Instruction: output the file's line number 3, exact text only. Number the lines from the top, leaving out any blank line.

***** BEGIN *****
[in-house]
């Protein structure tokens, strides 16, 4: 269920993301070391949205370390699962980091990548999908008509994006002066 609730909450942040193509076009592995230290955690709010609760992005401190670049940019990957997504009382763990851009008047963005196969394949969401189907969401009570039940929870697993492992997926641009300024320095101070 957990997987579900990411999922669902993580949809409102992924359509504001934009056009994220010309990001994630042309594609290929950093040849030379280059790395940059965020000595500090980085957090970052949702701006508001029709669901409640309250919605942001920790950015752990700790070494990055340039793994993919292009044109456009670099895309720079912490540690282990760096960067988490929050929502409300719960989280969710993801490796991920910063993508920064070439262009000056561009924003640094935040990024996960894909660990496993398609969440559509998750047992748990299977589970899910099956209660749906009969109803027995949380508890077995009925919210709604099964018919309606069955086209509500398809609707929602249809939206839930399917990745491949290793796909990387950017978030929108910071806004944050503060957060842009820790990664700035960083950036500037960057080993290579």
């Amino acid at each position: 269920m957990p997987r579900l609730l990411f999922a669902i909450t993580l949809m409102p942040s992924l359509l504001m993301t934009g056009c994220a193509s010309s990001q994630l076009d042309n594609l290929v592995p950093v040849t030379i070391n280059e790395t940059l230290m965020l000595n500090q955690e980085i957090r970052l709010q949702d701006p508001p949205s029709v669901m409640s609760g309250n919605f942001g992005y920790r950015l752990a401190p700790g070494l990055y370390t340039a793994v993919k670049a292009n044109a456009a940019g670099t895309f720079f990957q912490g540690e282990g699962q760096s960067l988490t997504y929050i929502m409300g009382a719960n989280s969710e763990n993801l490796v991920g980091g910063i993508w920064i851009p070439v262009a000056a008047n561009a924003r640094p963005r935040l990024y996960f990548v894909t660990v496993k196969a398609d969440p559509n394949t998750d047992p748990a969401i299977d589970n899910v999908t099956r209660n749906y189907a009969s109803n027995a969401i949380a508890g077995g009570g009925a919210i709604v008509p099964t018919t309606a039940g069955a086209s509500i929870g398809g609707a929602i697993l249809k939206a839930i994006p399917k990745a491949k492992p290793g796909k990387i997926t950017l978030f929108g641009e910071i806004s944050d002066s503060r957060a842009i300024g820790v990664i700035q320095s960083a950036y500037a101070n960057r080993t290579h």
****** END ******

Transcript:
């Amino acid at each position: 269920m957990p997987r579900l609730l990411f999922a669902i909450t993580l949809m409102p942040s992924l359509l504001m993301t934009g056009c994220a193509s010309s990001q994630l076009d042309n594609l290929v592995p950093v040849t030379i070391n280059e790395t940059l230290m965020l000595n500090q955690e980085i957090r970052l709010q949702d701006p508001p949205s029709v669901m409640s609760g309250n919605f942001g992005y920790r950015l752990a401190p700790g070494l990055y370390t340039a793994v993919k670049a292009n044109a456009a940019g670099t895309f720079f990957q912490g540690e282990g699962q760096s960067l988490t997504y929050i929502m409300g009382a719960n989280s969710e763990n993801l490796v991920g980091g910063i993508w920064i851009p070439v262009a000056a008047n561009a924003r640094p963005r935040l990024y996960f990548v894909t660990v496993k196969a398609d969440p559509n394949t998750d047992p748990a969401i299977d589970n899910v999908t099956r209660n749906y189907a009969s109803n027995a969401i949380a508890g077995g009570g009925a919210i709604v008509p099964t018919t309606a039940g069955a086209s509500i929870g398809g609707a929602i697993l249809k939206a839930i994006p399917k990745a491949k492992p290793g796909k990387i997926t950017l978030f929108g641009e910071i806004s944050d002066s503060r957060a842009i300024g820790v990664i700035q320095s960083a950036y500037a101070n960057r080993t290579h």